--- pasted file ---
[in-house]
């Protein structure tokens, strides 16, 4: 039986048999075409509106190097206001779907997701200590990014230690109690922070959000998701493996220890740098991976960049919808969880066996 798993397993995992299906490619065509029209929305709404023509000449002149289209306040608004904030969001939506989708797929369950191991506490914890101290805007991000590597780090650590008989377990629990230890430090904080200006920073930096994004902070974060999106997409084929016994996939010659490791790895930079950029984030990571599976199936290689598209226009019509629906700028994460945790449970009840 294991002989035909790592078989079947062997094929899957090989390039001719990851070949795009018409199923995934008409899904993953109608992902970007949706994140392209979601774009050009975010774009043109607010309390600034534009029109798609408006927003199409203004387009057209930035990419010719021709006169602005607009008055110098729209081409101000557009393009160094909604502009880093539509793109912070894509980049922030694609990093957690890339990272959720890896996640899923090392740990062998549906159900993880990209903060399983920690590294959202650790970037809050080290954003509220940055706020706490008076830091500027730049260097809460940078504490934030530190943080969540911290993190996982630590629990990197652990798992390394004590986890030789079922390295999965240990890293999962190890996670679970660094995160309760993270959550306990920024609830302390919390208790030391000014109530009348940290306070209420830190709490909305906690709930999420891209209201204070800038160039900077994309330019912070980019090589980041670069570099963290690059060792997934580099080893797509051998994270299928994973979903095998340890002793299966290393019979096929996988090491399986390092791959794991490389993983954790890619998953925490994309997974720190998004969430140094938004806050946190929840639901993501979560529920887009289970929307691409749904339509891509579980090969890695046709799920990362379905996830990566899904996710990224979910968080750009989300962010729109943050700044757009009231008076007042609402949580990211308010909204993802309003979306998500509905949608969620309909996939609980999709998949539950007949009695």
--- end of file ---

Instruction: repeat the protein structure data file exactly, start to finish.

[in-house]
């Protein structure tokens, strides 16, 4: 039986048999075409509106190097206001779907997701200590990014230690109690922070959000998701493996220890740098991976960049919808969880066996 798993397993995992299906490619065509029209929305709404023509000449002149289209306040608004904030969001939506989708797929369950191991506490914890101290805007991000590597780090650590008989377990629990230890430090904080200006920073930096994004902070974060999106997409084929016994996939010659490791790895930079950029984030990571599976199936290689598209226009019509629906700028994460945790449970009840 294991002989035909790592078989079947062997094929899957090989390039001719990851070949795009018409199923995934008409899904993953109608992902970007949706994140392209979601774009050009975010774009043109607010309390600034534009029109798609408006927003199409203004387009057209930035990419010719021709006169602005607009008055110098729209081409101000557009393009160094909604502009880093539509793109912070894509980049922030694609990093957690890339990272959720890896996640899923090392740990062998549906159900993880990209903060399983920690590294959202650790970037809050080290954003509220940055706020706490008076830091500027730049260097809460940078504490934030530190943080969540911290993190996982630590629990990197652990798992390394004590986890030789079922390295999965240990890293999962190890996670679970660094995160309760993270959550306990920024609830302390919390208790030391000014109530009348940290306070209420830190709490909305906690709930999420891209209201204070800038160039900077994309330019912070980019090589980041670069570099963290690059060792997934580099080893797509051998994270299928994973979903095998340890002793299966290393019979096929996988090491399986390092791959794991490389993983954790890619998953925490994309997974720190998004969430140094938004806050946190929840639901993501979560529920887009289970929307691409749904339509891509579980090969890695046709799920990362379905996830990566899904996710990224979910968080750009989300962010729109943050700044757009009231008076007042609402949580990211308010909204993802309003979306998500509905949608969620309909996939609980999709998949539950007949009695």